It's overkill, but I have it mounted on a 7900gt. Idles at around 33, loads at 39 (again, no fan on the cooler). The 7900gt isn't really a speed demon anymore, but I do get a decent peformer running very cool with no extra noise. It's very ideal for me.
    Reply
  • 7Enigma - Tuesday, March 04, 2008 - link

    I am amazed at the results, truly amazed. Unfortunately this design has a crippling flaw that your test (as you mentioned in the article so I'm not faulting Anand) will not show. The hot air is still INSIDE the case!

    As the GPU is notorious for being the largest producer of heat in a case (barring some crazy OC'd quad-core), I don't want the product of that energy to be dissapated into my case, I want it going out the back!

    During my last computer build (3 years ago) I was happy to see the Arctic Cooling VGA silencer (which I own) offer a way to keep temps lower, keep the noise quieter, but most importantly exhaust the heat directly out of the case.

    With this cooler, however, you are at the mercy of your power supply/case fans. If they aren't great, the true benefit of this cooler (overclocking) will not be as good as it could be (noise will obviously be improved).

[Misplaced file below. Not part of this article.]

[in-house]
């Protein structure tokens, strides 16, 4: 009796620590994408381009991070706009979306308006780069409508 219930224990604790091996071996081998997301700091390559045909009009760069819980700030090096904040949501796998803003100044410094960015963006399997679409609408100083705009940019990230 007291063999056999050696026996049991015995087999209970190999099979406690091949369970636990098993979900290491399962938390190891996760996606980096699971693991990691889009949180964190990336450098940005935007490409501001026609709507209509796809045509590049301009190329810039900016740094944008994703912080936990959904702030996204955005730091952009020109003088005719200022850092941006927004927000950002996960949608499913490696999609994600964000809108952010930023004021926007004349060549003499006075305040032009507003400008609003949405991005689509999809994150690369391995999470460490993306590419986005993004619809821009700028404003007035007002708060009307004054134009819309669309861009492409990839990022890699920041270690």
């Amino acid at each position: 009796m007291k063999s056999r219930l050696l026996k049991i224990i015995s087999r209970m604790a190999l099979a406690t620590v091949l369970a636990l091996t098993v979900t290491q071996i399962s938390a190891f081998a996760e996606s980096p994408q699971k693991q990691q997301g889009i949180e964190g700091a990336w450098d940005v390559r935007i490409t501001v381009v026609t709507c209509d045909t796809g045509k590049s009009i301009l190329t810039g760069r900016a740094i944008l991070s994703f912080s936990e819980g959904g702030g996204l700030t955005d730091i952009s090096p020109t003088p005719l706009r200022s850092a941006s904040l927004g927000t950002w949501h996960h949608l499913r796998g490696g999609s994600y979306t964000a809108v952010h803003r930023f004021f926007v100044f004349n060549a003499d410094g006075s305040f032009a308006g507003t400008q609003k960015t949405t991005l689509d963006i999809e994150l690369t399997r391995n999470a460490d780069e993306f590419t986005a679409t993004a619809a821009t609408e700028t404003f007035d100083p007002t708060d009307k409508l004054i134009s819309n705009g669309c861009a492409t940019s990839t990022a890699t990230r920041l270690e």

As an aside, since I've never owned the 8800GT, is the stock cooler exhausted out of the case or just inside like 99% of all stock graphics cards? From the pictures it looks like the latter and so I guess this cooler is better...but I would have loved to see a similar setup with some ducting to get the heat out of the case.
    Reply
  • Sooticus - Monday, March 03, 2008 - link

    Those stick on heat sinks are a real problem, especially on the mosfets at the end of the board. There is just too little surface area to stick to. I had one heat sink drop of onto the mainboard during opperation (luckily no damage). I found that a better heatsink for the mosfets could be made by cutting of the end of the old stock heatsink and screwing it on using the original mounting holes. (Anand, If your doing a round up, I'm using a Zalman VF900-Cu )

    BTW - did you end up using the GT's on board fan header or a seperate one?
    Reply
  • KLC - Monday, March 03, 2008 - link

    Great article, I'd love to actually see the product but all I see is text and blank spaces where pics should be. What is going on? Reply